Retirement Savings Need a Strategy

Truly Golden Years
Retirement Savings Need a Strategy
by Alacias Enger

A&U reader Henry is a fifty-three-year-old resident of Washington state. He works full time for a successful, local, family-owned business where he has a benefits package which includes a 401k, medical, dental, and vision insurance, which he uses in combination with a copay program for prescription coverage. Henry became debt-free in preparation for his home purchase five years ago and has remained so ever since. Additionally, Henry has successfully funded his emergency savings with a sum equal to five months’ worth of his basic expenses. All in all, Henry’s financial house is in order.

Henry primarily has one financial concern. Retirement. He has been saving 4% of his income in a traditional 401k offered by his employer, which also gets him a 4% company match, but he fears that it won’t nearly be enough. With retirement looming around the corner, Henry is terrified that his meager retirement savings and Social Security retirement benefit won’t even be enough to cover his mortgage payment, let along the rest of his living expenses.

Henry isn’t alone. According to a recent national survey that was commissioned as a joint effort between Get Rich Slowly and Experian, a staggering 71% of Americans say they don’t have enough retirement savings. This is a problem of epidemic proportions and is plaguing an entire generation for whom retirement age is just around the corner. So, what can someone like Henry do?

Action Plan:

1. Aim to pay off the mortgage prior to retirement. For most people, housing payments are their single highest monthly expense. Eliminating this line item from his budget will do wonders for lowering the amount of income needed. Henry purchased his home five year ago on a thirty-year fixed and has been making the exact payment every month. If Henry continues on his current path, he will be seventy-eight years old before his home is paid in full.

Henry might consider comparing current mortgage rates with the one attached to his loan. If current rates are lower, and he plans to remain in the home for the foreseeable future, refinancing to a fifteen-year fixed could save him a good deal of money and put him on track to having a paid-off home by the age of sixty-eight.
Another strategy to consider, especially if his interest rate is lower than the current rates, is to simply pay extra onto the principal of his loan every month. Henry can easily use an online calculator to determine just how much he should pay to the principal of the loan monthly in order to pay it off by his intended retirement date.

2. Increase retirement contributions, and switch to a Roth 401k. Currently, Henry is contributing 4% to his traditional 401k, and getting a 4% company match. This is a terrific move because in doing so, Henry has avoided leaving free money on the table. However, he should be aiming to contribute at least 15% of his income to retirement accounts. Also, Henry’s company just started offering a Roth 401k. This presents a tremendous opportunity for Henry to save some serious money in the future. A Roth 401k, like a Roth IRA, uses after-tax dollars. This means that Henry will pay taxes on that money now, and let it grow tax-free until retirement. Once he hits retirement age, and starts taking the money out, he won’t owe taxes on it because he will have already paid them!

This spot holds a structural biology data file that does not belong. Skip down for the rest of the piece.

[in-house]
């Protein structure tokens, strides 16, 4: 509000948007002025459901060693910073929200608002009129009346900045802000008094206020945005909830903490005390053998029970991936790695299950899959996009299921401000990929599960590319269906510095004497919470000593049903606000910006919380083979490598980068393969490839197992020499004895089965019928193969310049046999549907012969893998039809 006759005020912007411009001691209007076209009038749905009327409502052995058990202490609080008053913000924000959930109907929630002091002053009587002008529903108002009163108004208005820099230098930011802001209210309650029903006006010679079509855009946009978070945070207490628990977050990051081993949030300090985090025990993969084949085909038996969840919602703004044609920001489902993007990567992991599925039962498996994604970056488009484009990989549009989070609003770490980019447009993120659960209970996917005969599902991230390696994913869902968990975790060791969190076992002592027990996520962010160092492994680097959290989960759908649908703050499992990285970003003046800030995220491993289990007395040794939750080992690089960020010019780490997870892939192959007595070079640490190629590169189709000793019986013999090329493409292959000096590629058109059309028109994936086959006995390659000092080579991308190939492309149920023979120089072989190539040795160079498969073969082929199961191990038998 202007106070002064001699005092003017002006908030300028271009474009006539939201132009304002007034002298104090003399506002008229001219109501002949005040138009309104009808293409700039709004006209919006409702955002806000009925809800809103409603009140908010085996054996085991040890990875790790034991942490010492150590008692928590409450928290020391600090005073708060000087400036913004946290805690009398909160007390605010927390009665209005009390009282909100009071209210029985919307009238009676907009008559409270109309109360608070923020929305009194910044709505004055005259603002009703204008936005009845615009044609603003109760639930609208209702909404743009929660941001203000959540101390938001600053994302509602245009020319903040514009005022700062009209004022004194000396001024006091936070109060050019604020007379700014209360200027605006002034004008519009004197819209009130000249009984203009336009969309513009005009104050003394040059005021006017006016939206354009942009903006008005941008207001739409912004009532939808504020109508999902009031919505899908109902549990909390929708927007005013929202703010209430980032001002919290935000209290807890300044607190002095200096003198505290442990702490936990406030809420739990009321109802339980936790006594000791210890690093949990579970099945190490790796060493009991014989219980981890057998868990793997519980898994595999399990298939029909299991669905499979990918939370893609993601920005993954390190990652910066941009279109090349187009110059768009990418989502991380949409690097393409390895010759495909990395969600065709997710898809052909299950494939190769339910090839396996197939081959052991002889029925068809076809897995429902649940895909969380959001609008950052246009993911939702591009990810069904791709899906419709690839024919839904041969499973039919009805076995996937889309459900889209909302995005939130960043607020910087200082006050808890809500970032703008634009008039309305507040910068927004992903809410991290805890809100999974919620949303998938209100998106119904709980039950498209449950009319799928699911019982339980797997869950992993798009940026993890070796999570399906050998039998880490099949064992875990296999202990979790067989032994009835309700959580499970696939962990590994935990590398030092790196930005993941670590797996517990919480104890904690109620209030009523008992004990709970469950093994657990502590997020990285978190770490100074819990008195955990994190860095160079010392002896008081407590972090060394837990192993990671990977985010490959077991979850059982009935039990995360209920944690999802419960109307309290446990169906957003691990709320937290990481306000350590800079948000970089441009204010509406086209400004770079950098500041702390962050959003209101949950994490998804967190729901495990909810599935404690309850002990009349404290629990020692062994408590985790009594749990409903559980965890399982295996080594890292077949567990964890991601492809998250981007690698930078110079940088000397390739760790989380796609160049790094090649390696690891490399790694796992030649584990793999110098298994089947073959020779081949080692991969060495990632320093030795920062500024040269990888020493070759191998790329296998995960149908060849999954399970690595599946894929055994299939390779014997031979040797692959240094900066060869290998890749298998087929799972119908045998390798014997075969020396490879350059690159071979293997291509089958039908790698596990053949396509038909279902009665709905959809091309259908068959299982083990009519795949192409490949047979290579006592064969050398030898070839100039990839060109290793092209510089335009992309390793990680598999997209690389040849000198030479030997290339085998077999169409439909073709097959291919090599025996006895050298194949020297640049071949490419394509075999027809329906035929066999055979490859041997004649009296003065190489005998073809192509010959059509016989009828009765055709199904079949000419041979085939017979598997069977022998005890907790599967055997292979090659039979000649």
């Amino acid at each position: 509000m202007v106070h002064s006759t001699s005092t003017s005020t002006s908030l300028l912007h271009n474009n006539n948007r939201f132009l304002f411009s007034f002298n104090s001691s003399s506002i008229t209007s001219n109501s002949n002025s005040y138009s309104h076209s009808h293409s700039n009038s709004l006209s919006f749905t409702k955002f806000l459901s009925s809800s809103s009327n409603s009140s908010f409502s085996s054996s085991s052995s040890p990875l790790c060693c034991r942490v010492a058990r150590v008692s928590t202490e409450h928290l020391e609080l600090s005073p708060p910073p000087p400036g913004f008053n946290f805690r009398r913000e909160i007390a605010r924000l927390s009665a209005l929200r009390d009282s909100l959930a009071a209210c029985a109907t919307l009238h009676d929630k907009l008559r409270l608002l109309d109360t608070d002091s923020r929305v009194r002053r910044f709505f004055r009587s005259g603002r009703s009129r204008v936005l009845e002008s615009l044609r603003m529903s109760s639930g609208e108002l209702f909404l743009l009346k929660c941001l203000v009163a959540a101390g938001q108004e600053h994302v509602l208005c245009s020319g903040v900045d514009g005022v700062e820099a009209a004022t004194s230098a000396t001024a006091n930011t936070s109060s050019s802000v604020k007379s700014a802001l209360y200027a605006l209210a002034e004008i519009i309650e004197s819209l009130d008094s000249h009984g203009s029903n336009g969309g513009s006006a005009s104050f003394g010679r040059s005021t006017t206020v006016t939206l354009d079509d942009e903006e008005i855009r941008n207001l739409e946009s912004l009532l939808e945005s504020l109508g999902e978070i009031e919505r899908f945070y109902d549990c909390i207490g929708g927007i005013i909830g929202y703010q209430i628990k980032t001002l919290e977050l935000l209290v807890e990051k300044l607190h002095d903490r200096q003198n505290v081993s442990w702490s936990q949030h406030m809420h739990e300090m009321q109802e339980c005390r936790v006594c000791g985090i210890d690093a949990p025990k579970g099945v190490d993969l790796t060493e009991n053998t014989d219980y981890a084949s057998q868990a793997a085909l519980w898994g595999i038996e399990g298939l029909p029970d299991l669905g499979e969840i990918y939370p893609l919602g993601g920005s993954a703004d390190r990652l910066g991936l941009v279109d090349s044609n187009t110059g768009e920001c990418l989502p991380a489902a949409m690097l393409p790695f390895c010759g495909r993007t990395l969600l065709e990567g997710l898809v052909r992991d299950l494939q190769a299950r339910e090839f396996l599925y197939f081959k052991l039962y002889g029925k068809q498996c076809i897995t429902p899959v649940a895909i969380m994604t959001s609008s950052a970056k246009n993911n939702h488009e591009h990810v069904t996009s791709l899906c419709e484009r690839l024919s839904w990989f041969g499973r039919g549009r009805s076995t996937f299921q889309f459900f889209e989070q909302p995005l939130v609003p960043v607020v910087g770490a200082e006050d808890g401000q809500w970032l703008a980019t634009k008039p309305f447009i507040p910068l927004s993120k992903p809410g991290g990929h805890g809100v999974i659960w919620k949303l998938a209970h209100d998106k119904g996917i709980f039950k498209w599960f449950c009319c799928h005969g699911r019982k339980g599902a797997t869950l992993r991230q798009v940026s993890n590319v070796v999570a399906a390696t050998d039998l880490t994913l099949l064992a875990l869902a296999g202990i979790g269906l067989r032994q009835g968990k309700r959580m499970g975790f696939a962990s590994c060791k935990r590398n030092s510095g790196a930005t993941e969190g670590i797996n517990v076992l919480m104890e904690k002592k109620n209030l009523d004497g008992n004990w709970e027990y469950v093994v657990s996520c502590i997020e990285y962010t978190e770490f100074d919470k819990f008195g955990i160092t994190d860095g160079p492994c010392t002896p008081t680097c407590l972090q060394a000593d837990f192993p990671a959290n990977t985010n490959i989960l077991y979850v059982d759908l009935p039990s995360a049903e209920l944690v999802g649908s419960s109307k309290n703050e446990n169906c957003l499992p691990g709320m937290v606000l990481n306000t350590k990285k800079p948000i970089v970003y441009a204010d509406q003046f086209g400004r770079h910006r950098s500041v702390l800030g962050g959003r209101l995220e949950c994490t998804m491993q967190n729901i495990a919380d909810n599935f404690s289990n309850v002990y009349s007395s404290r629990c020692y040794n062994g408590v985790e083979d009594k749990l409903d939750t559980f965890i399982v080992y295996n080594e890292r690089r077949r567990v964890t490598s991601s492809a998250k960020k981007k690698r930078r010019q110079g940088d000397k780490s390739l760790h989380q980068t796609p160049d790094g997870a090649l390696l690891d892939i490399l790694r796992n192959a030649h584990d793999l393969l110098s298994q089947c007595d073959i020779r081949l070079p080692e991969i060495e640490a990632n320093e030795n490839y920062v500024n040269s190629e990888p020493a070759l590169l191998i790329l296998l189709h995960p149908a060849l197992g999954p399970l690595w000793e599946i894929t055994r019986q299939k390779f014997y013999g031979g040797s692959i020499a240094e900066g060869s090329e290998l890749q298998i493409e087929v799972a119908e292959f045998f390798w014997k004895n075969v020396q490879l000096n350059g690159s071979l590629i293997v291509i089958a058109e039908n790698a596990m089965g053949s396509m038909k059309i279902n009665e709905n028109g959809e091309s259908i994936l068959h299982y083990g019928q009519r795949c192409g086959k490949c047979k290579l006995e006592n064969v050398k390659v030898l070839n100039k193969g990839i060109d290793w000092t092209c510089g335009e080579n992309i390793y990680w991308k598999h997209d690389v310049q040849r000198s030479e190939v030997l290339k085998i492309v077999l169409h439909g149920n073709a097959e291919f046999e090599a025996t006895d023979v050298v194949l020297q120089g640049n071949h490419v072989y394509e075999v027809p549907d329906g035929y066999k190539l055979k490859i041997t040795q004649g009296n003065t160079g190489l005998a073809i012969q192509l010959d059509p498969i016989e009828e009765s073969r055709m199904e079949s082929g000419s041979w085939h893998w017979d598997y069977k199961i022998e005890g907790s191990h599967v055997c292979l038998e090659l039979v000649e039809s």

3. Delay taking Social Security retirement benefits. Social Security is in the process of increasing retirement age from age sixty-five to sixty-seven (for Henry, full retirement age is sixty-seven, based on his date of birth). Individuals may begin taking Social Security between ages sixty-two and seventy. The earlier you start, the lower your payment. Those who start taking this benefit before full retirement age, experience a reduced monthly payment to compensate for taking it early. In fact, this can be as much as 30% lower! If Henry needs to take it early, he should; however, if he can delay taking it, his payment will be increased by as much as 8% per year up to the age of seventy! Provided Henry’s employment and health remain steady, this could provide a substantial monthly increase!

Henry works incredibly hard to take care of his physical, mental, and financial well-being. In the past several years he has made incredible strides that have secured his financial position, and by employing a few key strategies, his retirement years will truly be golden.

Alacias Enger is a performing artist, writer, and educator. She lives with her partner in New York City, and is the founder of blogs “Sense with Cents” and “Travel Cents.” Follow her on Twitter @sense_w_cents.